In the last days of his presidency, however, Truman decided against such an indefinite postponement of the test—against, that is, a break in the nuke-accumulation momentum that might well have changed history.
On November 1, 1952, the first H-bomb—“Mike”—was detonated on an island in the Pacific. It had 500 times more lethal force than the bomb that obliterated Hiroshima. With a fireball more than three miles wide, not only did it destroy the three-story structure built to house it but also the entire island of Elugelab, as well as parts of several nearby islands.
In this way, the thermonuclear age began and the assembly line at that same Pantex plant really started to purr. Less than 10 years later, the United States had 20,000 nukes, mostly H-bombs; Moscow, fewer than 2,000. And three months after that first test, the Bulletin of the Atomic Scientists moved that hand on its still new clock to two minutes before midnight.
A MADMAN-THEORY VERSION OF THE WORLD
It may seem counterintuitive to compare the manufacture of what’s called a “mini-nuke” to the creation of the “super” almost six decades ago, but honestly, what meaning can “mini” really have when we’re talking about nuclear war? The point is that, as in 1952, so in 2019 another era-shaping threshold is being crossed at the very same weapons plant in the high-plains country of the Texas Panhandle, where so many instruments of mayhem have been created.
Ironically, because the H-bomb was eventually understood to be precisely what the dissenting scientists had claimed it was—a genocidal weapon—pressures against its use proved insurmountable during almost four decades of savage East-West hostility.
Today, the Trident-mounted W76-2 could well have quite a different effect—its first act of destruction potentially being the obliteration of the long-standing, post-Hiroshima and Nagasaki taboo against nuclear use. In other words, so many years after the island of Elugelab was wiped from the face of the Earth, the “absolute weapon” is finally being normalized.
With President Trump expunging the theoretical from Richard Nixon’s “madman theory”—that former president’s conviction that an opponent should fear an American leader was so unstable he might actually push the nuclear button—what is to be done? Once again, nuke-skeptical scientists, who have grasped the essential problems in the nuclear conundrum with crystal clarity for three-quarters of a century, are pointing the way.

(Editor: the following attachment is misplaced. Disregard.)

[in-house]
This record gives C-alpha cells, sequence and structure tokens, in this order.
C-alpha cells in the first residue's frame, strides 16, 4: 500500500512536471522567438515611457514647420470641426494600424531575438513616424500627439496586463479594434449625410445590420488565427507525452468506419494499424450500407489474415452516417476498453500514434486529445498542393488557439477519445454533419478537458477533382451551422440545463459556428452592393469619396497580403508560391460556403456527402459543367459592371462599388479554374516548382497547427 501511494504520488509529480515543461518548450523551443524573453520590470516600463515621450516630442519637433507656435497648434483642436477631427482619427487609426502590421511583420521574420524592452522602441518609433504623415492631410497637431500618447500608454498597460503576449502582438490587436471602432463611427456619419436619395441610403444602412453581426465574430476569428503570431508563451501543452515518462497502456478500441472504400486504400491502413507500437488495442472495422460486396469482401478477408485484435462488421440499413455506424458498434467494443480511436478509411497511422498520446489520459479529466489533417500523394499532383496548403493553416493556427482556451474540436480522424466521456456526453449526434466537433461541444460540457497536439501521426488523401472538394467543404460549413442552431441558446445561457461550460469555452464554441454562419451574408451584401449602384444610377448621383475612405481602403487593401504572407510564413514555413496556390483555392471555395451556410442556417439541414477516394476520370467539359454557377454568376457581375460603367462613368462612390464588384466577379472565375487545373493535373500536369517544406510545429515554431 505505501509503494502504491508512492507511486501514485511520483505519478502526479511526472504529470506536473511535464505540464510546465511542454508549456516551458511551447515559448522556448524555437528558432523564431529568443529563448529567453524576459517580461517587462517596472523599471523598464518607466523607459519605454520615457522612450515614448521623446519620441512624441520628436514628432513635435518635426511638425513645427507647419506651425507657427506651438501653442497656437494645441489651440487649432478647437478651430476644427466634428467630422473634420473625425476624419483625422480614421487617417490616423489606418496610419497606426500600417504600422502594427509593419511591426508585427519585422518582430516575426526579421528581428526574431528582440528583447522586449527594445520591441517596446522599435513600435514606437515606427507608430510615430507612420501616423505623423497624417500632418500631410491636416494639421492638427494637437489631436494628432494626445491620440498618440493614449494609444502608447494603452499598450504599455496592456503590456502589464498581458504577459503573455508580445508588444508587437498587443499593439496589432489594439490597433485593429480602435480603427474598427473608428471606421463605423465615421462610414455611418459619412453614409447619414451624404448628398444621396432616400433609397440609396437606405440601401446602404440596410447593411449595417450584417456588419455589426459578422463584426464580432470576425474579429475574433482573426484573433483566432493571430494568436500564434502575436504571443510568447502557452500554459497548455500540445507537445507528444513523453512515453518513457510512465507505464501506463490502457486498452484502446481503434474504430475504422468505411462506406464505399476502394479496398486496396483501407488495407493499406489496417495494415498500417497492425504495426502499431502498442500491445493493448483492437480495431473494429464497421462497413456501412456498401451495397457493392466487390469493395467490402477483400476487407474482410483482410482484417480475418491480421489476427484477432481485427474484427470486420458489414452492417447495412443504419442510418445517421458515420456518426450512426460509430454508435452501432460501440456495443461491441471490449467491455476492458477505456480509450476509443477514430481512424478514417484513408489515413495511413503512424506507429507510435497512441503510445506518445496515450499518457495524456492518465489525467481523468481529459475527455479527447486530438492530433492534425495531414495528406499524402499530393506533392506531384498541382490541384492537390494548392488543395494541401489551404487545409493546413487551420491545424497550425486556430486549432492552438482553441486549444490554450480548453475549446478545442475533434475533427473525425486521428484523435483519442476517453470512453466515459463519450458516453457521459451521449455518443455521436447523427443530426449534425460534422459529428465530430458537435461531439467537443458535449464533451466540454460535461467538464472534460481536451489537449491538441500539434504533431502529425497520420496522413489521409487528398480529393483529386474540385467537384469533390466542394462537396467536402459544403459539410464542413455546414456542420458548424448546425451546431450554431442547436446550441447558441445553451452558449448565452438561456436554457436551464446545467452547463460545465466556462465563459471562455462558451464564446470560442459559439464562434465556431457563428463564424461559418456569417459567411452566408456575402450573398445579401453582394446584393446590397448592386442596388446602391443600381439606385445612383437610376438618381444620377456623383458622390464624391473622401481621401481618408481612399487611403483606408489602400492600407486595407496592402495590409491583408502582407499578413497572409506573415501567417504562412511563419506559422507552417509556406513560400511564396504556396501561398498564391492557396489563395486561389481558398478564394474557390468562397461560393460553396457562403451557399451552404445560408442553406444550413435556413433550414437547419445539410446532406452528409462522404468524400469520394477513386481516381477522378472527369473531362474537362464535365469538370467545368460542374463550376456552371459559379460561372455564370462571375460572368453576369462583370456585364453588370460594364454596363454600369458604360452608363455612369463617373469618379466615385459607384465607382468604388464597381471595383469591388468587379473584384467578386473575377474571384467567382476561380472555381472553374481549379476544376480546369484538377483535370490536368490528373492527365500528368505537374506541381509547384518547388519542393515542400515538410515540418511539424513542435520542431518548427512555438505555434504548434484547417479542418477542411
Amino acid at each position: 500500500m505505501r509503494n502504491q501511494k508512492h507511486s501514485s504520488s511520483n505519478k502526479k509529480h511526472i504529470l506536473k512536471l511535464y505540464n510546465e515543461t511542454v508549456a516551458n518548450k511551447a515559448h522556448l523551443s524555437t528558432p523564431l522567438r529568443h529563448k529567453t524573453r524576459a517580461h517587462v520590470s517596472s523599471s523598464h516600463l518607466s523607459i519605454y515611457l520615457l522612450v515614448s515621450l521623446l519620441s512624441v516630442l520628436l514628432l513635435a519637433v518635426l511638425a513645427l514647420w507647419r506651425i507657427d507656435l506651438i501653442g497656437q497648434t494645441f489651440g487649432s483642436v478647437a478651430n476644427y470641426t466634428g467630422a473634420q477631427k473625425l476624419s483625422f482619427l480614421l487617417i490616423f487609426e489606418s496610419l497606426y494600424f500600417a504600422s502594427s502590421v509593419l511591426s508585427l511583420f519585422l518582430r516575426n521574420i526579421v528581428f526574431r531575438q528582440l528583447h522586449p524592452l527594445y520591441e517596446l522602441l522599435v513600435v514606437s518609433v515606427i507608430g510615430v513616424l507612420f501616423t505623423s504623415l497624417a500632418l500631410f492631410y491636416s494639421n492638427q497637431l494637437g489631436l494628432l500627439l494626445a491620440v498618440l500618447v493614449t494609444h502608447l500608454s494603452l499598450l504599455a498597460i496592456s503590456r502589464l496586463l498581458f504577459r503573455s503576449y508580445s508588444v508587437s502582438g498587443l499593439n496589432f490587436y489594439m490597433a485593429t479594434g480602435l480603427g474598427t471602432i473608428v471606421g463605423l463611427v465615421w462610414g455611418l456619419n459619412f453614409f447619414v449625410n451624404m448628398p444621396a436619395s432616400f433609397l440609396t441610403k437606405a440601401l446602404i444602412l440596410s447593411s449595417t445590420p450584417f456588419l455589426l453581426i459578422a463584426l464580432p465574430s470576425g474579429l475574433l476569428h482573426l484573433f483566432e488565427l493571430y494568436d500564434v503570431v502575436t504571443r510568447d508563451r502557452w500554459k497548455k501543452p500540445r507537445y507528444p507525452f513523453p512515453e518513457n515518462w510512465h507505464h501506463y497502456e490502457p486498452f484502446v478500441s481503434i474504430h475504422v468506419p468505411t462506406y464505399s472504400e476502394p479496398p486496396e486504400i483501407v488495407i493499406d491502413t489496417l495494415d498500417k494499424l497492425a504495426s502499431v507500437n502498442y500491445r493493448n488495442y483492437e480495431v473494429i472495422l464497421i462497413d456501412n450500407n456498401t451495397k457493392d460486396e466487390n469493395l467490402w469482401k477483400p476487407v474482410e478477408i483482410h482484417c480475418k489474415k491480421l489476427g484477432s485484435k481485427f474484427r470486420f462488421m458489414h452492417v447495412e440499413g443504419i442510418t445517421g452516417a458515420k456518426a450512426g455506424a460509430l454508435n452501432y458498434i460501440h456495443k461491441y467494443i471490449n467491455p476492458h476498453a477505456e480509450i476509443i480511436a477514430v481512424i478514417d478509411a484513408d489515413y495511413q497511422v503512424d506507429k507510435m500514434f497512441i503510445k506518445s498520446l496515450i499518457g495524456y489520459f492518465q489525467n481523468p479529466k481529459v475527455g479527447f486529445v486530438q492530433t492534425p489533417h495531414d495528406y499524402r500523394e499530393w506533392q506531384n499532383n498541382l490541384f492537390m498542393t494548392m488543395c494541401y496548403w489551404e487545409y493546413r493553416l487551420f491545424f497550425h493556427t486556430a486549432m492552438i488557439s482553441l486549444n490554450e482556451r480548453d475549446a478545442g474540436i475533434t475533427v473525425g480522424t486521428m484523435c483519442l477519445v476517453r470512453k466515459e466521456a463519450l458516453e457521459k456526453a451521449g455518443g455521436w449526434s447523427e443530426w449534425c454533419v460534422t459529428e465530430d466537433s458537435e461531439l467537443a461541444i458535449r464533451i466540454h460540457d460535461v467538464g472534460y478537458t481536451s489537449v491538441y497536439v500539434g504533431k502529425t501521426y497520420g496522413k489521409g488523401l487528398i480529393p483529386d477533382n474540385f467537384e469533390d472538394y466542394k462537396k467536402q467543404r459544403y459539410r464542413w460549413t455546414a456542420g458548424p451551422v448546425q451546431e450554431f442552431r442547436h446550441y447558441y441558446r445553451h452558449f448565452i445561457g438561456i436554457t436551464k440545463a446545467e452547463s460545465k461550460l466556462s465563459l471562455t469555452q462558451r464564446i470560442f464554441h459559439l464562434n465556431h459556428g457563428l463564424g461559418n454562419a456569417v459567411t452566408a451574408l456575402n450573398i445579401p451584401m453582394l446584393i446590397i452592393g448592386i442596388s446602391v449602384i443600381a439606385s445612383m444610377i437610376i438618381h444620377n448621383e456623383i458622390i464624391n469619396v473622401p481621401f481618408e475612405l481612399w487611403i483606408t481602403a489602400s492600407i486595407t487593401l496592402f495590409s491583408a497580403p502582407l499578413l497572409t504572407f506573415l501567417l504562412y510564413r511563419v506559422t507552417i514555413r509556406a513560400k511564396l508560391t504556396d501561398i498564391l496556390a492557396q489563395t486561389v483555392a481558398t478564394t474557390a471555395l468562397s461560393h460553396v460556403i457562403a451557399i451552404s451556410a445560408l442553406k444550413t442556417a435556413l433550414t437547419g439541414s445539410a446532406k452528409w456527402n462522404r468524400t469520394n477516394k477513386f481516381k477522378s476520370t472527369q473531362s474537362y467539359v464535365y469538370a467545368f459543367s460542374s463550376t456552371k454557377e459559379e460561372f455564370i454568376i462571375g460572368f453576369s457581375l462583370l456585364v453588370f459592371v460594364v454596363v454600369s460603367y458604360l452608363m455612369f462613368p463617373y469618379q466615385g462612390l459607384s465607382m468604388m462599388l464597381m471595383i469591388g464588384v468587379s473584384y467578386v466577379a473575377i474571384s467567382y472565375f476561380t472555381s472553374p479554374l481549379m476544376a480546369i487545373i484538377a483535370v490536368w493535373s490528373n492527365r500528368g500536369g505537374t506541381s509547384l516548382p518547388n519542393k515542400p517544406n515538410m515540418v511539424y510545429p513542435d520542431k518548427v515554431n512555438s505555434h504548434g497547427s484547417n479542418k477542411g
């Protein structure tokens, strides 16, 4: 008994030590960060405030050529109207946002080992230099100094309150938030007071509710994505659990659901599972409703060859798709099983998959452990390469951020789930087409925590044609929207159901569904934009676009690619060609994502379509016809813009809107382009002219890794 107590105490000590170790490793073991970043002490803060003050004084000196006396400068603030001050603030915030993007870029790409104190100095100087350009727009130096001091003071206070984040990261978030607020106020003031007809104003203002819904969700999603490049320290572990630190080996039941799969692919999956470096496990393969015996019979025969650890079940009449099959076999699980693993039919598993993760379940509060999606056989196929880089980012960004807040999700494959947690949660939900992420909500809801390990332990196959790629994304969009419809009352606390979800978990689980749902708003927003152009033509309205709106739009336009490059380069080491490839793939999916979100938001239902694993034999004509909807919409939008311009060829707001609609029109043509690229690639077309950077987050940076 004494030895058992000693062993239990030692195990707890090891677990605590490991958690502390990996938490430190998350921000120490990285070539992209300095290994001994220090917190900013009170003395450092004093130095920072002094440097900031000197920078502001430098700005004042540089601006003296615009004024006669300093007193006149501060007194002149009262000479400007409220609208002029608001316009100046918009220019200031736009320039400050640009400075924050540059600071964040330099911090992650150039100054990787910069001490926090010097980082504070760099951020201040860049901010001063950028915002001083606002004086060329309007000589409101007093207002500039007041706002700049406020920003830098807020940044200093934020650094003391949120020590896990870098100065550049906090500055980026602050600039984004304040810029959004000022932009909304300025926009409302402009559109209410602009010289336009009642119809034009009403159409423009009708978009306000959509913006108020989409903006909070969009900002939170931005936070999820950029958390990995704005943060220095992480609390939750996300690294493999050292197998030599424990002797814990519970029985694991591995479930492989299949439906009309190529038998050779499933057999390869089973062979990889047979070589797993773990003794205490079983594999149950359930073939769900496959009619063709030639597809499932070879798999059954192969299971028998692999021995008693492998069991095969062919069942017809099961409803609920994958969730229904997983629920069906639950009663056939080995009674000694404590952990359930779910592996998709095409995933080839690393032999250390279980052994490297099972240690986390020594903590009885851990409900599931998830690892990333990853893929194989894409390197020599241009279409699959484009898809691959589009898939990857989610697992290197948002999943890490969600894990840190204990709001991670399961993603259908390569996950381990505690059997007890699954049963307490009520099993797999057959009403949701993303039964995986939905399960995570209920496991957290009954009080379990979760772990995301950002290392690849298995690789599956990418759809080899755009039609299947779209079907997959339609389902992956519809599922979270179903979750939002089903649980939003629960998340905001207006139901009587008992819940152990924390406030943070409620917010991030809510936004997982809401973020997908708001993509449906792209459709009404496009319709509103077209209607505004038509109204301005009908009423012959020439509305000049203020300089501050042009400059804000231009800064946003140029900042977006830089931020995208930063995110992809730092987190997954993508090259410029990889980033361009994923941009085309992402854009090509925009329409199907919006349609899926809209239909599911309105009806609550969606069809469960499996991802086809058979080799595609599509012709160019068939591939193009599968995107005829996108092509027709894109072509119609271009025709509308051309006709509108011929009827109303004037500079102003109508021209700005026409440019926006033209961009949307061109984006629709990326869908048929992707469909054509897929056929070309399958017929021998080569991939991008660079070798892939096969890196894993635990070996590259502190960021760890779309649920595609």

In 2017, the Union of Concerned Scientists, together with Physicians for Social Responsibility, launched Back from the Brink: The Call to Prevent Nuclear War, “a national grassroots initiative seeking to fundamentally change U.S. nuclear weapons policy and lead us away from the dangerous path we are on.”
Engaging a broad coalition of civic organizations, municipalities, religious groups, educators, and scientists, it aims to lobby government bodies at every level, to raise the nuclear issue in every forum, and to engage an ever-wider group of citizens in pressing for change in American nuclear policy.
Back From the Brink makes five demands, much needed in a world in which the United States and Russia are withdrawing from a key Cold-War–era nuclear treaty with more potentially to come, including the New START pact that expires two years from now. The five demands are:
- No to first use of nukes. (Senator Elizabeth Warren and Representative Adam Smith only recently introduced a No First Use Act in both houses of Congress to stop Trump and future presidents from launching a nuclear war.)
- End the unchecked launch authority of the president. (Last month, Senator Edward Markey and Representative Ted Lieu reintroduced a bill that would do just that.)
- No to nuclear hair-triggers.
- No to endlessly renewing and replacing the arsenal (as the United States is now doing to the tune of perhaps $1.6 trillion over three decades).
- Yes to an abolition agreement among nuclear-armed states.
These demands range from the near-term achievable to the long-term hoped for, but as a group they define what clear-eyed realism should be in Donald Trump’s new version of our never-ending nuclear age.
James Carroll, former Boston Globe columnist, is the author of 20 books, including the new novel The Cloister (Doubleday). His history of the Pentagon, House of War, won the PEN-Galbraith Award. His memoir, An American Requiem, won the National Book Award. He is a Fellow of the American Academy of Arts and Sciences. He lives in Boston with his wife, the writer Alexandra Marshall.